City to assess Mooney's Bay hill where girl died in toboggan accident

·2 min read
An Ottawa bylaw officer patrols Mooney's Bay Park to inform park users that sledding is not permitted on the hill on Dec. 28, 2021. (Hugo Bélanger/CBC - image credit)
An Ottawa bylaw officer patrols Mooney's Bay Park to inform park users that sledding is not permitted on the hill on Dec. 28, 2021. (Hugo Bélanger/CBC - image credit)

The tragic death of a 10-year-old girl who was sledding on the hill at Mooney's Bay has people asking the city to make the activity safer, even on hills where it isn't sanctioned.

In a statement, the city said bylaw officers have increased their presence in the park to inform people that it's not an approved sledding hill.

The city also said it was planning to conduct a "longer-term assessment" to determine what could be done to further discourage people from tobogganing or sliding on the hill.

River Ward Coun. Riley Brockington said he wants a more thorough review of the safety of the hill and he doesn't think it's reasonable to expect people stop tobogganing at the popular spot.

"People have been tobogganing at Mooney's Bay hill for decades. They will continue to toboggan here," Brockington said.

Stu Mills/CBC
Stu Mills/CBC

Brockington said there have also been issues at non-sanctioned hills on federally-owned land in his ward and he wants risk assessments to be done, so they can also be made safer.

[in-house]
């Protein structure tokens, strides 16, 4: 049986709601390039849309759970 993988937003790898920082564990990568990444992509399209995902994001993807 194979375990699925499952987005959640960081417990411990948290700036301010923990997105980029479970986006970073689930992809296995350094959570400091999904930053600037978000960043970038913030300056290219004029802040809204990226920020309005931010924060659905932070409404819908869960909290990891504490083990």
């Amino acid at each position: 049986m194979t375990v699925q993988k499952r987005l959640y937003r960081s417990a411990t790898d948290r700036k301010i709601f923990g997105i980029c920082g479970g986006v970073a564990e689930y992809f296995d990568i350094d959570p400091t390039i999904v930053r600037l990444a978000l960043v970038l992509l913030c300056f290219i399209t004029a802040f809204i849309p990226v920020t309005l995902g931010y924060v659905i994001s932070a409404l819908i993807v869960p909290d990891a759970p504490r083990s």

"Barring security guards and barbed wire, the public will continue to use these hills. and the respective owners have a responsibility to make them as safe as possible."

He said while the city doesn't have the resources to police the use of every hill, there are other steps that could be considered in a more complete review.

Over the summer, Brockington asked staff to reconsider the 2017 closure of Mooney's Bay hill to sledding, but staff recommended against revisiting the decision.

Hugo Bélanger/CBC
Hugo Bélanger/CBC

As early as Tuesday, the City of Ottawa had removed some posts and signs at the Mooney's Bay hill and installed hay bales around some objects that could not be moved.

CBC News asked whether the city is taking some of those same measures at the other 58 sanctioned hills it lists on its website.

The city said the addition of hay bales at some parks is the result of the formal, annual review of sanctioned hills conducted by staff between Oct.1 and Dec,. 20 — where staff assess the landscape, signage and identify additional safety measures.

The city also addresses issues raised by the public or staff at non-sanctioned hills — though, according to their statement, "there may be landscape hills that residents use for sledding purposes that the city is unaware of and risk inspections would not have been completed."

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